Another IT Consultant Restructures
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Stamford, Conn.-based META Group Inc., best known for its research reports and consulting practice, Thursday announced a reshuffling of the executive deck and said that it had slashed its work force by 15 percent in order to save $10 million.
Stepping down are META's President Larry R. DeBoever and Peter Burris, co-research director, president, and chief executive officer of the firm's online venture, metagroup.com. Both will, however, continue as non-paid research experts for consulting and speaking engagements.
As for the staff cuts, 100 employees -- primarily in sales, administrative positions and metagroup.com -- have been let go. The company's work force now stands at 595.
Dale Kutnick, META's chairman, CEO, and co-research director, said the maneuvering would result in an estimated annual cost savings of approximately $10 million, including $8 million in payroll and related benefits savings. The company currently expects to reduce capital expenditures from nearly $12 million in 2000, to approximately $4 million in 2001. The changes are geared to help META stay on the path to profitability by the third quarter of 2001.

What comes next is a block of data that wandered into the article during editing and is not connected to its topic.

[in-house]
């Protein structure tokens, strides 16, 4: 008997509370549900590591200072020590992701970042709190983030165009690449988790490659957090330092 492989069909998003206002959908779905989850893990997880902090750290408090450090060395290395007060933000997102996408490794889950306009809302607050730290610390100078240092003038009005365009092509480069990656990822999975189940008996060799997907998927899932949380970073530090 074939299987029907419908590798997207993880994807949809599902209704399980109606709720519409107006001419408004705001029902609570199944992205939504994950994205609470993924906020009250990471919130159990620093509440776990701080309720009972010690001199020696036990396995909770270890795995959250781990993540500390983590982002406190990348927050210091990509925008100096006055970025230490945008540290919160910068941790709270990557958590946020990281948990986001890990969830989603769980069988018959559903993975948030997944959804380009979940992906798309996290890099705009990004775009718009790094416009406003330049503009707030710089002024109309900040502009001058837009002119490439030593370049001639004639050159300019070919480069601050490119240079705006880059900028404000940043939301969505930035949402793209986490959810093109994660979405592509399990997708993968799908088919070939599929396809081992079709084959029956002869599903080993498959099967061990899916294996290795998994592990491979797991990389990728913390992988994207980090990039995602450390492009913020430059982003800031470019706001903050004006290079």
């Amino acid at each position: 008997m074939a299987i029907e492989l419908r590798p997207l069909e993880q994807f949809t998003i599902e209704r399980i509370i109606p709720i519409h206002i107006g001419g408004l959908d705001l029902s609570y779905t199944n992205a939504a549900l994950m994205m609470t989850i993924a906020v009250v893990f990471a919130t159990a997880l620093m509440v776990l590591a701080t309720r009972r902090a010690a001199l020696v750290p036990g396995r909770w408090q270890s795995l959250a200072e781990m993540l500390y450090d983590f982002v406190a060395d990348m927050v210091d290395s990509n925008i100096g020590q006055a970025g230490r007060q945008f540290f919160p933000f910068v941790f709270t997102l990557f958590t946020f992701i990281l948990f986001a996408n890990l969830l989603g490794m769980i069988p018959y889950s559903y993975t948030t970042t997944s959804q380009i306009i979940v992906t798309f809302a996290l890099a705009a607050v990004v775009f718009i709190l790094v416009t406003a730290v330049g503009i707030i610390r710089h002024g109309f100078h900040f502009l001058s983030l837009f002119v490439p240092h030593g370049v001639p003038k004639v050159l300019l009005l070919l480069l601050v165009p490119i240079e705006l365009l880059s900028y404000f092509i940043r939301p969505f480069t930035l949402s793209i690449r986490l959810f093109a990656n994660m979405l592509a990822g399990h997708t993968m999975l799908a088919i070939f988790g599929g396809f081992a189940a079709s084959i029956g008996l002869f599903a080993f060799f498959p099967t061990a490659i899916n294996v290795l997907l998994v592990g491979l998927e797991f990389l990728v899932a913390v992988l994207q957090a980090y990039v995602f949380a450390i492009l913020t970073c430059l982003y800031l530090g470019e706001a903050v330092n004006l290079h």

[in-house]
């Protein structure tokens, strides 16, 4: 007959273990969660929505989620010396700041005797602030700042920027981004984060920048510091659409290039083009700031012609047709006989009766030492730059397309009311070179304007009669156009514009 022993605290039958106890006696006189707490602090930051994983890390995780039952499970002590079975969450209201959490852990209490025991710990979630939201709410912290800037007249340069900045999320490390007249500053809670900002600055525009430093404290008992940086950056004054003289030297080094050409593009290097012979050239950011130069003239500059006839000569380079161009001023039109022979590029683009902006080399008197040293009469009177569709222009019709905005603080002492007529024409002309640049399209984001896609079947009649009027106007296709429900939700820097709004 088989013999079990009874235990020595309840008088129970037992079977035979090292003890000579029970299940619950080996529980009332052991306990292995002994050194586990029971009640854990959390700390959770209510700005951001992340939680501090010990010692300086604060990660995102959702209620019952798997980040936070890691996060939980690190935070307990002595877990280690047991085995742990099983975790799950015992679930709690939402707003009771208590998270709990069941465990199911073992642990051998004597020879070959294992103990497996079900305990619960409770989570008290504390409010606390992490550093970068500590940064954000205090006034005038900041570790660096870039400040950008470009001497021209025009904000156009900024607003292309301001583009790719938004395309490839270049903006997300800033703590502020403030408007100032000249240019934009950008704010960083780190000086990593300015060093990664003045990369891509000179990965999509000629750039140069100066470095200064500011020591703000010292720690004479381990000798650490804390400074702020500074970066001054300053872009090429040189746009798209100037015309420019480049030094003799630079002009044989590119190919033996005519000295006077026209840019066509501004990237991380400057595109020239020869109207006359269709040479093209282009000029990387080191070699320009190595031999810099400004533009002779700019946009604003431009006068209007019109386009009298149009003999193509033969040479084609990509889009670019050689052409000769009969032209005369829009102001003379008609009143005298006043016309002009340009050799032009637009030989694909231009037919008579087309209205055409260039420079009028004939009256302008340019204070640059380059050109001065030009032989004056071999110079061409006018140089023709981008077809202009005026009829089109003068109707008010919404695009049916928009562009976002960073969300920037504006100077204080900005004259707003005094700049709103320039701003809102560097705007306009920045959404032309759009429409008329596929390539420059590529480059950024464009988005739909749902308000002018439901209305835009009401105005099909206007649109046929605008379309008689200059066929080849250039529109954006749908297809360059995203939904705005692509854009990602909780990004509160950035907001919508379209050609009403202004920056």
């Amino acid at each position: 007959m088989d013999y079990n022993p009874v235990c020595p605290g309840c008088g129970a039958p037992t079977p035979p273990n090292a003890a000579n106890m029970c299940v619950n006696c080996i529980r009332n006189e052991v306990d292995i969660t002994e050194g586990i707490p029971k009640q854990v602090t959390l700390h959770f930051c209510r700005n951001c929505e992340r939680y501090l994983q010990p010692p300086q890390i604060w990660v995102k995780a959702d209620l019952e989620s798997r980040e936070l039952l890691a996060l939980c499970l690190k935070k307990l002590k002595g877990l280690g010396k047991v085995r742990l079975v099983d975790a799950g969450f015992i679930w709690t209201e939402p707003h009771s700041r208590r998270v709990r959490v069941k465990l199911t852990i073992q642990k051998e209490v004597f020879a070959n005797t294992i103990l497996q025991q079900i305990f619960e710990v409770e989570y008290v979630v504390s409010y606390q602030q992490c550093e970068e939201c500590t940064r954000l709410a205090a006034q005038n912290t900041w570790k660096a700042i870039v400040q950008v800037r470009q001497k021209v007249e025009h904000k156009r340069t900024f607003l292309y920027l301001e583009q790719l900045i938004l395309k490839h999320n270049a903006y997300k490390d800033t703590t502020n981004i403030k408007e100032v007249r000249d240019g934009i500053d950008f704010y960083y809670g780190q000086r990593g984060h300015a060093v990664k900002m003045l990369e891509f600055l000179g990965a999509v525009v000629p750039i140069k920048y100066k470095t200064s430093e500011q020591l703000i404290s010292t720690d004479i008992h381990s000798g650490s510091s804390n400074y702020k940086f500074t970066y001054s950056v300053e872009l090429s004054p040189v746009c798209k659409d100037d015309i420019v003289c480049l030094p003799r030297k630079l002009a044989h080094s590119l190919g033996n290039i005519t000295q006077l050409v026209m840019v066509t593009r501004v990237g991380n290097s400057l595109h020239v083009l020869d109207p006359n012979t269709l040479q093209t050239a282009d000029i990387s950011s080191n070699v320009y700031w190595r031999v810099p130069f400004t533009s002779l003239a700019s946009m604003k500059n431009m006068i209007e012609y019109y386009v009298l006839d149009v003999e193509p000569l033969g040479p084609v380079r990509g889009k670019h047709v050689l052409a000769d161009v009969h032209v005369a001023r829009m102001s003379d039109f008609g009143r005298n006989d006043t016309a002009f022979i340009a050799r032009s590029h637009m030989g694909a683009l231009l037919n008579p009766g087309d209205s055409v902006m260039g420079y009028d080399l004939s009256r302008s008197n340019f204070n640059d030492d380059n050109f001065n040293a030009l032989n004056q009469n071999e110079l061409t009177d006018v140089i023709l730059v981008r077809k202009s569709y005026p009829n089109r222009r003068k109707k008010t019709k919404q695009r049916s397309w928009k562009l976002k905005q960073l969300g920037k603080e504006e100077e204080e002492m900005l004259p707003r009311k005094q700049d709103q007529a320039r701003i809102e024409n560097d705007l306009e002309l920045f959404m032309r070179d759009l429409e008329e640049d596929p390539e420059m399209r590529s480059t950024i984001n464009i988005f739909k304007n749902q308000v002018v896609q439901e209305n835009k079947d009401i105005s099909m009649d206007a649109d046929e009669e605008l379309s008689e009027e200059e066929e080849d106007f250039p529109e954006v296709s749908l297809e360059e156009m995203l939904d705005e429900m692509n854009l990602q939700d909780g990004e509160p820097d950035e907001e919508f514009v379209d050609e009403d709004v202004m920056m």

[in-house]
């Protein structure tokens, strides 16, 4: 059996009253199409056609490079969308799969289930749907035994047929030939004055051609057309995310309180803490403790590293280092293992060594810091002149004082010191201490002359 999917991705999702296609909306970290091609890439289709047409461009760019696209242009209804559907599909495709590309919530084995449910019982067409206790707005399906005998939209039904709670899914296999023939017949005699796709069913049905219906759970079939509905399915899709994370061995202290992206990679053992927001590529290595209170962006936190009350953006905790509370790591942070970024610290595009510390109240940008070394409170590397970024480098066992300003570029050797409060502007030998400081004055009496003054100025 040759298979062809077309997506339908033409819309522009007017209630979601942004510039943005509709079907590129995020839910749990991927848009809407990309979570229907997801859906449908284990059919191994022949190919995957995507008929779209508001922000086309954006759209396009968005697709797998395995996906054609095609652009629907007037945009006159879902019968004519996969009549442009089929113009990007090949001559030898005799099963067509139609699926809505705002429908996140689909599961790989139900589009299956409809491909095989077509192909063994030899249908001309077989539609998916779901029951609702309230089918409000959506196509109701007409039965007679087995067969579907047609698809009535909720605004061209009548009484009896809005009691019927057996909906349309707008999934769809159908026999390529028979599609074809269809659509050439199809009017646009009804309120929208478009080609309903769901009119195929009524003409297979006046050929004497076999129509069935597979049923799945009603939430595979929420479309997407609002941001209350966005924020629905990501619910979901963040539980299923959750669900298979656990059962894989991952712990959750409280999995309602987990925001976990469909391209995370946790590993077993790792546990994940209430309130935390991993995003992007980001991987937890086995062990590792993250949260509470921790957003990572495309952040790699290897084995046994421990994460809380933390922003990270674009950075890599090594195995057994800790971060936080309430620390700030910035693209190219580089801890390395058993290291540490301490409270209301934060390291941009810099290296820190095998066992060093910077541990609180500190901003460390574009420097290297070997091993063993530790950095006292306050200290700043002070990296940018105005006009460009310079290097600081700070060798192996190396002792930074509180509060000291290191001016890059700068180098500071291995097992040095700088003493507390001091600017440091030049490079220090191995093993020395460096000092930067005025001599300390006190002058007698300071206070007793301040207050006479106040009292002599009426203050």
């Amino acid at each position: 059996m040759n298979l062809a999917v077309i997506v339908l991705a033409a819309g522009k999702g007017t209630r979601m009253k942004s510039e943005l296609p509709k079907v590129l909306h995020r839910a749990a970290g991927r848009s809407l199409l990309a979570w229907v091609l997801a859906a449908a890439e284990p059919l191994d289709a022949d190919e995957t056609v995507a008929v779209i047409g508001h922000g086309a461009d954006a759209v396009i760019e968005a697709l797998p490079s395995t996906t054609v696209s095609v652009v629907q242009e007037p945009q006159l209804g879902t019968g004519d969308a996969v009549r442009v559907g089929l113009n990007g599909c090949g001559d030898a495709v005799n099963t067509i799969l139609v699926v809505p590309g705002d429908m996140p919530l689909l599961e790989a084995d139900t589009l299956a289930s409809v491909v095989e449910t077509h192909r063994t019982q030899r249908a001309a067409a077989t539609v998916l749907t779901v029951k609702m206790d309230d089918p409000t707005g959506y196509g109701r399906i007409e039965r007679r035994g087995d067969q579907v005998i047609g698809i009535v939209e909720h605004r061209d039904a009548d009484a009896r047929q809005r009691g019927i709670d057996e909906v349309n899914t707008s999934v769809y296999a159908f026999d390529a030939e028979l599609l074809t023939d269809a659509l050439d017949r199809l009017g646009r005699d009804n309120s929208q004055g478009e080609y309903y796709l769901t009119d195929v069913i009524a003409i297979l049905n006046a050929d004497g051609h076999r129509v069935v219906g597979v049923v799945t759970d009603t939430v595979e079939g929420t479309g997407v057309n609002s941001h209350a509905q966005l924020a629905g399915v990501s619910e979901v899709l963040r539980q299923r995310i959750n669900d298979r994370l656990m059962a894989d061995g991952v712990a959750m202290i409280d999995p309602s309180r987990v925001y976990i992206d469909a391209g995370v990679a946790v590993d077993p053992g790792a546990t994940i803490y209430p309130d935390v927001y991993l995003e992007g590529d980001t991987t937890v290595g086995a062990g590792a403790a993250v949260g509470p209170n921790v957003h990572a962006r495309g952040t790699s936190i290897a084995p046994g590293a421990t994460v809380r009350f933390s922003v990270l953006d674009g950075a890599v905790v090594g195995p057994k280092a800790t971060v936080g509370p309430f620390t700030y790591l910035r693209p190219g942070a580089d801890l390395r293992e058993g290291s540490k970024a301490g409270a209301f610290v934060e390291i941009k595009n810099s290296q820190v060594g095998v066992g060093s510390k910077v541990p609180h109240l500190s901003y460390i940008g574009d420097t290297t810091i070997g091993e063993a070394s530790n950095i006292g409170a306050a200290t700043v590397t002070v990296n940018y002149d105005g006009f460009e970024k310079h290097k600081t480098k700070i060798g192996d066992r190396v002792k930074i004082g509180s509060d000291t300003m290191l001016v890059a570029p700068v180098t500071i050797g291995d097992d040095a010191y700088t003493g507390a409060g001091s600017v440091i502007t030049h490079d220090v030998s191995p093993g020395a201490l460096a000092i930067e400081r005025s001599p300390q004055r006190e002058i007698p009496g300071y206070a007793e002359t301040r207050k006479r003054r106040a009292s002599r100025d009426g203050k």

META Group expects to take a one-time cash charge of approximately $400,000 in connection with this reorganization in the second quarter of 2001. Metagroup.com will also be rolled into the company and will no longer serve as a separate division. Still, it will continue to offer research and online tools to clients.
In the meantime, Charles "Chip" McCreary, president of executive recruiting firm Austin McGregor International, has been asked to search for a new president who, after a specified period of time, would become chief executive officer of META. For now though, the outfit has established a special operating committee consisting of Kutnick; Robert Toole, chief operating officer; John Piontkowski, chief financial officer; and Howard Rubin, executive vice president and research fellow.
Calling the reduction in headcount "painful," Kutnick expressed confidence that the restructuring will make META leaner and meaner to improve operating efficiency. He also stressed that reductions in research services was limited to five workers to improve services to clients.
META's announcement is the latest in a series of cutbacks among companies that provide services and advise companies in the technology arena. Especially hard hit have been e-business firms providing Web development and strategic consulting, including Viant Corp. and Organic last week and Modem Media in March.